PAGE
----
Podcasts & RSS Feeds
Most Active Stories
- This ballot proposal is critical to Michigan's economy, but most people won't bother to vote on it
- Don't like the water shut-offs in Detroit? Now you can pay someone's overdue water bill
- Approaching construction on the highway? Experts say the "zipper merge" can help
- Some think their immigrant ancestors were the last that should be allowed in the U.S.
- Michigan Republican Party's tactics remind me of Watergate, because both were unnecessary
Politics & Government
Thu April 10, 2014
Bond insurer ups the ante in battle over the Detroit Institute of Arts
One group who stands to lose a lot in Detroit’s bankruptcy has upped the ante in the battle over the Detroit Institute of Arts.
The Financial Guaranty Insurance Corporation, a major bond insurer, has gone out and solicited bids for the museum’s assets.
And in papers filed in federal bankruptcy court Wednesday, FGIC said it’s received four tentative bids for the museum’s assets, or portions of them.
The bidders include:
■Catalyst Acquisitions/Bell Capital Partners at $1.75 billion “for the entire collection.”
■Art Capital Group at $2 billion. This would actually be in the form of a loan for $2 billion, with the art collection pledged as collateral.
■Yuan Management Hong Kong Limited at $895 million-$1.473 billion for 116 (unspecified) works.
■Beijing-based Poly International at “up to $1 billion” for the DIA’s Chinese art collection.
Wayne State University bankruptcy law professor Laura Bartell says this is all about making a point to one person--bankruptcy court judge Steven Rhodes.
Bartell says this is a ploy to show Judge Rhodes how much the art could be worth, because he must ultimately decide whether Detroit’s plan to emerge from bankruptcy is “fair and equitable” to each group of creditors.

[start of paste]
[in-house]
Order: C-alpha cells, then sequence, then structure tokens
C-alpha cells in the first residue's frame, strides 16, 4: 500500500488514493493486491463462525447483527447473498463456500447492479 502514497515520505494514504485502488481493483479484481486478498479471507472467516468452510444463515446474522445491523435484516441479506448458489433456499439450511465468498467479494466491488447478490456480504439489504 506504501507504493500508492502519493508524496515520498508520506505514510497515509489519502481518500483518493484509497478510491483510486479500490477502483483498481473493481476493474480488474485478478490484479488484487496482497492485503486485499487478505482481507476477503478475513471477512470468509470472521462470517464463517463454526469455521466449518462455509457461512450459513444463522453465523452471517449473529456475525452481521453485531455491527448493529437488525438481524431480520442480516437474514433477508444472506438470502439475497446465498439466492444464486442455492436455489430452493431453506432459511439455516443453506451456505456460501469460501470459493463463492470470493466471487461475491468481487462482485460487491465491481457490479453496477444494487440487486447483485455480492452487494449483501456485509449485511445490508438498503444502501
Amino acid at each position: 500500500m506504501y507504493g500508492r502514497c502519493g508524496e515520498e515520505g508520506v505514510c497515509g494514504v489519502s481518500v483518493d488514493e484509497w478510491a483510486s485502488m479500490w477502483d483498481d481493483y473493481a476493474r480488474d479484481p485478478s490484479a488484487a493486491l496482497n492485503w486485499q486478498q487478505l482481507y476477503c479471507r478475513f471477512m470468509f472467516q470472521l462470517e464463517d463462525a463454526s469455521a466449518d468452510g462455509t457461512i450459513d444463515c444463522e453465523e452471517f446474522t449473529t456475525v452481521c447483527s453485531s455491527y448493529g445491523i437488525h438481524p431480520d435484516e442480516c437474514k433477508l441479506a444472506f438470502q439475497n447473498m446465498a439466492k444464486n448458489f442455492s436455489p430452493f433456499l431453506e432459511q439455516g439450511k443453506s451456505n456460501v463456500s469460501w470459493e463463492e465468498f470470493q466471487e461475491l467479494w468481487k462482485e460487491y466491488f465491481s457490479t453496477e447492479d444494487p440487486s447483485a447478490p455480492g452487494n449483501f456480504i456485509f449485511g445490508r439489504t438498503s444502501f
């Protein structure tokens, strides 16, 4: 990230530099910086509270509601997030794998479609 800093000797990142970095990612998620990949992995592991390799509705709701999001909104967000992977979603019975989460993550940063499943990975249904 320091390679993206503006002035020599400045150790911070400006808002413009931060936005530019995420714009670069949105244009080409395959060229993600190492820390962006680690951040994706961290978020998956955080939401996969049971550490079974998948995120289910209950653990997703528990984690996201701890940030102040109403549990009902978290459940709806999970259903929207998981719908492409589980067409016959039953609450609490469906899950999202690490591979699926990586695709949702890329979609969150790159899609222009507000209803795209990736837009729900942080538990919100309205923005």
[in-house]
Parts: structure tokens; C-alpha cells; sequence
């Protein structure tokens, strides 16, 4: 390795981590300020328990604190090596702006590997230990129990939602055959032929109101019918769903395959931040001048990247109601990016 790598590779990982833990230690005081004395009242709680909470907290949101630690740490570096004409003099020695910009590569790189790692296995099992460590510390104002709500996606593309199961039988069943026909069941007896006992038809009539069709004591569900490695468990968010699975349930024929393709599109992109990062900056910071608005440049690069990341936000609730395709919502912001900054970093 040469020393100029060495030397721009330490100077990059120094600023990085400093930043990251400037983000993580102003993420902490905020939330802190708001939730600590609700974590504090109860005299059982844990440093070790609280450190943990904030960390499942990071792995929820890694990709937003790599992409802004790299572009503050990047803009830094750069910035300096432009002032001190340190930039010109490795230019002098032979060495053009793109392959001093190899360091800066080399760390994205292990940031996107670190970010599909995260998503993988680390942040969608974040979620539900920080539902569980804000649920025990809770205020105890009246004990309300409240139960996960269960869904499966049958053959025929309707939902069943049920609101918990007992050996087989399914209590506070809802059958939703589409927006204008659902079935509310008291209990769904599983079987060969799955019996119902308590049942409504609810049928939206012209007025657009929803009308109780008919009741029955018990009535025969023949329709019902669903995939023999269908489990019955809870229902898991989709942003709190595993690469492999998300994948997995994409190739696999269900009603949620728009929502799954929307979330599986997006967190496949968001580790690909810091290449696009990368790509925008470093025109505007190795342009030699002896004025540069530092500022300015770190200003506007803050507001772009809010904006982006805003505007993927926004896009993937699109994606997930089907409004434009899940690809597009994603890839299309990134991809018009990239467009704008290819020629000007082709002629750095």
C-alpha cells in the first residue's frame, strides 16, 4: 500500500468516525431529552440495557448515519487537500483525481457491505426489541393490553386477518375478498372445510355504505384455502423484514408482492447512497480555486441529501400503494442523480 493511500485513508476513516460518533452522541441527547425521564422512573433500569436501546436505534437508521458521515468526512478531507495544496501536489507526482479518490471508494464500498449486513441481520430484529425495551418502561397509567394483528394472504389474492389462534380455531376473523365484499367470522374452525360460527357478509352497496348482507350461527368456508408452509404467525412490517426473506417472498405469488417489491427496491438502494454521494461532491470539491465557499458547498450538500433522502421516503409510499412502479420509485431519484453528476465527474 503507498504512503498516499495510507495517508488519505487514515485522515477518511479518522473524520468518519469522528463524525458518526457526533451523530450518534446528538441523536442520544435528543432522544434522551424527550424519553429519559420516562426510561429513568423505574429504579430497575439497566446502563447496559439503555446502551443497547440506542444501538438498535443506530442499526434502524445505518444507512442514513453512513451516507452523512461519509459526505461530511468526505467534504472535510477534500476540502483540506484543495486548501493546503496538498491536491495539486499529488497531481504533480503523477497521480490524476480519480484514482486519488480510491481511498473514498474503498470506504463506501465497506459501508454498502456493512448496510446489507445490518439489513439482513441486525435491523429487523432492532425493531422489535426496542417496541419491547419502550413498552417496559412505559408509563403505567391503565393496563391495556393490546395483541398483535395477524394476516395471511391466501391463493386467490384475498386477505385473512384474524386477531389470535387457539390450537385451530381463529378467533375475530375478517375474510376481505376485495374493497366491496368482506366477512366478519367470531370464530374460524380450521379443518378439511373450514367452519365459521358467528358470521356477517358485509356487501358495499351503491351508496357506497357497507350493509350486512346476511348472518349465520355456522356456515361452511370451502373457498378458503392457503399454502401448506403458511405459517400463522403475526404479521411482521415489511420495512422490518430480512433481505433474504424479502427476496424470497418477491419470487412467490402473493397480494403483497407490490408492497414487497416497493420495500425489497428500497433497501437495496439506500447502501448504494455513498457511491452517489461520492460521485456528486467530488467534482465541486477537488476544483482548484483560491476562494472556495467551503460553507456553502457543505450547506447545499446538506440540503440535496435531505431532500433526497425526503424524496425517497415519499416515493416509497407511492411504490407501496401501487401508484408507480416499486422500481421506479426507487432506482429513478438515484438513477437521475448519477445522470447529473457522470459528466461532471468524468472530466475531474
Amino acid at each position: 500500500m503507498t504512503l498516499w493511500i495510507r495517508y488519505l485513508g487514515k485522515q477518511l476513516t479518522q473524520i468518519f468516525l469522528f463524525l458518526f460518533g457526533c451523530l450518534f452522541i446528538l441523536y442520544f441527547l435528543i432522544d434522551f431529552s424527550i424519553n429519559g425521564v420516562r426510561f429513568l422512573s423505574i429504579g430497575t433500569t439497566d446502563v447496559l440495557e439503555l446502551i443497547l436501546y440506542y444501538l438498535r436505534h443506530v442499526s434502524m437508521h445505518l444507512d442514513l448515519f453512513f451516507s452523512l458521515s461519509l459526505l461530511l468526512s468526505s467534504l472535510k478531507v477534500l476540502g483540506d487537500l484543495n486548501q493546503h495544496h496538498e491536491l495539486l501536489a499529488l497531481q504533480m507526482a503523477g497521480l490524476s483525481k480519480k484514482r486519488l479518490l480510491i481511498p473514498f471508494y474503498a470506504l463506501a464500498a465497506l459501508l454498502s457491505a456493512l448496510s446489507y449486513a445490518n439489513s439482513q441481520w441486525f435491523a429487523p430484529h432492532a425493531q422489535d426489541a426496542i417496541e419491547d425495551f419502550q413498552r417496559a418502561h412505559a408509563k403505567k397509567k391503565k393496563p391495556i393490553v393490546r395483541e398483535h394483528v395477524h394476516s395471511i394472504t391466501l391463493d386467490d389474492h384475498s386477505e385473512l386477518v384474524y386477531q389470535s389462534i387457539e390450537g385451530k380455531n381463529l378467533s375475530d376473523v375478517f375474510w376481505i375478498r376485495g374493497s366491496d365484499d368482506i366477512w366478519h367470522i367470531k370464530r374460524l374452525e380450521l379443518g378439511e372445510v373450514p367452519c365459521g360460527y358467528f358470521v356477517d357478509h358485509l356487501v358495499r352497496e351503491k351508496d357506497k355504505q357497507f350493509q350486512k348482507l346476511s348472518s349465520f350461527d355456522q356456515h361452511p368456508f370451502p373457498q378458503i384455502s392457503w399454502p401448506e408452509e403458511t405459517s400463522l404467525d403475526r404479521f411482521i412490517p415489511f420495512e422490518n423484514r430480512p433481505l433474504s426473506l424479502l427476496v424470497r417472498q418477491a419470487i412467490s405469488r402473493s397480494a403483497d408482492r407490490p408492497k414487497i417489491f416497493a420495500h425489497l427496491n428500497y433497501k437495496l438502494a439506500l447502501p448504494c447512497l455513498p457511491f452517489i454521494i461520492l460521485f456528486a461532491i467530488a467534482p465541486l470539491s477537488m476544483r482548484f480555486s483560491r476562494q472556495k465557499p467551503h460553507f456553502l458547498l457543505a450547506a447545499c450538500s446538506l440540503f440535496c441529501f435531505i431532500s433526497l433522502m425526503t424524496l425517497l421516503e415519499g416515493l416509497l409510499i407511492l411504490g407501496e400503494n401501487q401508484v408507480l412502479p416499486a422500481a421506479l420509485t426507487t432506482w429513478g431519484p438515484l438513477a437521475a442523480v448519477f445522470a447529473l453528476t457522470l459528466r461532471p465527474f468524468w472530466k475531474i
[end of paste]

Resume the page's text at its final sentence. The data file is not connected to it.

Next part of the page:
“So what they’re arguing is that the plan is not fair and equitable when a liquidation of the DIA would result in a much higher return to the dissenting classes [of creditors],” Bartell says.
"They're obviously trying to encourage the judge to decline to confirm a plan of adjustment that does not provide for a sale of DIA assets."
But Bartell notes that many DIA pieces come with legal restrictions that prevent them from being sold. “You can’t just sell the whole collection,” she says. “It doesn’t work that way.”
A city also can’t be forced to sell assets in a municipal bankruptcy.
But FGIC argues that these offers prove that a proposed “grand bargain” to protect the DIA, while minimizing cuts to city pensions, is unfair to some creditors. That plan relies on more than $800 million in state and private funds to backstop the pension funds so DIA assets don’t have to go to the auction block.
But it faces a number of hurdles. The state needs to come through with its portion of the funds. Governor Snyder warned this week that pension funds need to reach a settlement with the city (and agree to take some cuts) before the legislature will work on that.
Judge Rhodes is the ultimate arbiter, since he’ll decide whether or not to approve any restructuring plan to allow the city to emerge from bankruptcy. A trial on the plan of adjustment--which is being revised as mediation talks between the city and creditors continue—is set for mid-July.
Arts & Culture